Immigrant women 'forced' to perform sex acts in Sydney brothel, jury finds
Human Rights Watch
Discrimination bill mustn't die, says Human Rights Commission
North Korea dismisses UN human rights resolution
Human rights declaration dubbed useless
Postpone deeply flawed ASEAN Human Rights Declaration
Resurrecting the fight for a Charter of Rights
Eliminating human trafficking from the global business landscape
Prime Minister announces new program to combat human trafficking
Eliminating trafficking from the global business landscape
Exploitation of workers:
What is child labour?
Cocoa campaign: Stop Child and Forced Labour
Slaves to chocolate - New Internationalist
Bitter life of chocolate's child slaves
Video: Child Labor in the Coco Plantation
Legal Studies teachers would be well aware of the amazing services provided by the Legal Information Access Centre located in, and part of, the State Library of NSW. For all Preliminary and HSC topics you can find a vast array of information to support teaching of the topics for both new and experienced teachers. Research guides and publications have helped teachers and students stay up to date with legal developments. In the past, LIAC has been funded externally and this funding is no longer available. While support for Legal Studies teachers and students will be provided by more generalist services offered by the library, the research guides will no longer be updated. The LIAc website states: "Specialist support for HSC Legal Studies students and teachers will not continue after 27 June 2014, but will be integrated into the Library’s HSC support programs."
LIAC publishes the Hot Topics magazines which focus on one issue found in the syllabus (e.g. Shelter) and provide a range of articles with updated legal information. Until recently these have been published as hard copies for schools. At the recent Legal Studies Association Conference it was announced that the Hot Topics magazines would no longer be published as hard copies, but would only be available online. Thankfully, the LIAC staff are very organised and sourcing the online copies is relatively easy and they are quite user friendly. It would appear that these will now no longer be published. LIAC also maintained a blog of updated information for Legal Studies students with links to articles and updated legislation which will also no longer be maintained. Regardless, the State Library of NSW still has a vast array of online resources and a library card enables staff and students to access their online database of updated journal articles, legislation and other resources.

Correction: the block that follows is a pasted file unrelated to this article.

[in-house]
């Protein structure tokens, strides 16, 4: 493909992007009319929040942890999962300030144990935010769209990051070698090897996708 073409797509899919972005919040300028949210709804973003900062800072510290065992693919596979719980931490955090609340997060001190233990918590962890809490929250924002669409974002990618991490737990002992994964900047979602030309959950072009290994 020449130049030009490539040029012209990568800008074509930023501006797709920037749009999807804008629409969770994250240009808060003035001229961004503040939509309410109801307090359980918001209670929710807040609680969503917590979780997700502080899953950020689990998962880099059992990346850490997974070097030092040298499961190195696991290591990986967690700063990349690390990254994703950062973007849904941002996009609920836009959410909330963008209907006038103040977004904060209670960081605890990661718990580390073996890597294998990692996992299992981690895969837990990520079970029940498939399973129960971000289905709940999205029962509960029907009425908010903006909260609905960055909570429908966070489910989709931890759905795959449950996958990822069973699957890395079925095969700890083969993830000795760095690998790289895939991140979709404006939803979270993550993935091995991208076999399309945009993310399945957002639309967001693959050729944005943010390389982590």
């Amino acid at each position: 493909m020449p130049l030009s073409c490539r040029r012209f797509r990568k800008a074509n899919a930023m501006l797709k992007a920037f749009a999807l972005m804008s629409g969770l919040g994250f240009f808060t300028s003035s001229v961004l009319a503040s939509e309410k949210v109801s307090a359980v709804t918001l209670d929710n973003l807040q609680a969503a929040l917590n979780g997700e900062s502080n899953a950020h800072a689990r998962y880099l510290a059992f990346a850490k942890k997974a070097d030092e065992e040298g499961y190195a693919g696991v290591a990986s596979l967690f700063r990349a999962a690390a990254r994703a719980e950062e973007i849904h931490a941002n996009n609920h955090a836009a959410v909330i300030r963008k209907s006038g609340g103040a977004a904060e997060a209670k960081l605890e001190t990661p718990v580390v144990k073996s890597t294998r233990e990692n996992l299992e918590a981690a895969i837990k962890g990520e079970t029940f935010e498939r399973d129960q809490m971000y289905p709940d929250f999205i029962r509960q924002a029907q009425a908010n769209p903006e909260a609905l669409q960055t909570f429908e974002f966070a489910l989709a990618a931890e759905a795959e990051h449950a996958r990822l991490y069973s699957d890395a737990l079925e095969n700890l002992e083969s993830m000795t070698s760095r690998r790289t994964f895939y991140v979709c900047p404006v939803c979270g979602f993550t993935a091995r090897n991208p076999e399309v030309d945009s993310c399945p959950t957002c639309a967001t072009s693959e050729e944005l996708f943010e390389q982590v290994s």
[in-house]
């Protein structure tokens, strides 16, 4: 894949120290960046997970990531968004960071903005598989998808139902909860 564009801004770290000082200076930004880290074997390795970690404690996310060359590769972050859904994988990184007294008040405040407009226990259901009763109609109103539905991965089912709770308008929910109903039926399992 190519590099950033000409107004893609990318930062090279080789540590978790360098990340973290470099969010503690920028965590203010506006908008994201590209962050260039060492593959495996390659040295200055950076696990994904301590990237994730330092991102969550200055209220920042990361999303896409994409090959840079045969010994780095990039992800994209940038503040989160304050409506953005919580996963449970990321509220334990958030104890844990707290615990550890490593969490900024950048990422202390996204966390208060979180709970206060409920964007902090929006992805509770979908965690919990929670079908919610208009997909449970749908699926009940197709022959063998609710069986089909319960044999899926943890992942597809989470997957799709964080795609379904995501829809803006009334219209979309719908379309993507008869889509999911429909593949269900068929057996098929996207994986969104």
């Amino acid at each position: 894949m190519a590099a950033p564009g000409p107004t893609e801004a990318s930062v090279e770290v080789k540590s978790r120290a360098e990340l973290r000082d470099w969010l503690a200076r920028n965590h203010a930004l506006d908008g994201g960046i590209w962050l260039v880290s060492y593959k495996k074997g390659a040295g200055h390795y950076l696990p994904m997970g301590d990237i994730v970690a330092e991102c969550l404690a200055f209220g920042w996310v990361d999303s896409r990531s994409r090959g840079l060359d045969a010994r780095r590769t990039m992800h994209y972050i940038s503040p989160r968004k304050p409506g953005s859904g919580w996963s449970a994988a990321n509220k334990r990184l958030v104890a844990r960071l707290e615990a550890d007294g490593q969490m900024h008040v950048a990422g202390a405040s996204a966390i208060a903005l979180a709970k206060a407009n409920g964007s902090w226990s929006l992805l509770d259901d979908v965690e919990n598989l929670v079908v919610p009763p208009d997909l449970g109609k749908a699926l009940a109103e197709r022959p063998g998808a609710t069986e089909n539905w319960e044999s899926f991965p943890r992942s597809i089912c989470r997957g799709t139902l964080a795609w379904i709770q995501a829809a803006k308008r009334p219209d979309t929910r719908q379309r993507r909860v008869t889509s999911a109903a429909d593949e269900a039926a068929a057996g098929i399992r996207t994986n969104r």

HSC Online for Legal Studies has relied solely on links to the LIAC Research Guides in previous years. In a political environment that has seen many state and regional office jobs cut in the previous few years from the NSW Department of Education and Communities, the demise of LIAC will have a profound impact on providing updated resources for our students. This will put added pressure on teachers and professional associations (mostly run by teachers).
In the lead up to the Federal Election we are hearing a lot of "Stop the Boats" discussions. It is a good time to revisit this issue in our classrooms. I went past Villawood Detention Centre a couple of days ago. It looks like they are doing a lot of construction work. Many of the older accommodation and administrative buildings still remain, but the whole centre of the property is being redeveloped. Interestingly, compared to about 10 years ago there seems to be a lot less razor wire. There is still plenty of barbed wire around the perimeter but I wasn't able to see any actual razor wire. I guess that is a step in the right direction. There are a couple of different year groups, topics and even subjects where refugees can be discussed:
Year 11 Geography - Population (Population Movements) View...
Year 10 Geography - Australia and the Asia Pacific (Global Links)
Year 10 Geography - Australia and the Asia Pacific (Human Rights)
Year 8 Geography - Global Change (Human Rights)
Year 12 Legal Studies - Human Rights
Obviously you don't want to cover it too often or the students become desensitised to the issue and it loses its impact, but I think it is an important issue to address, whenever you choose to do it.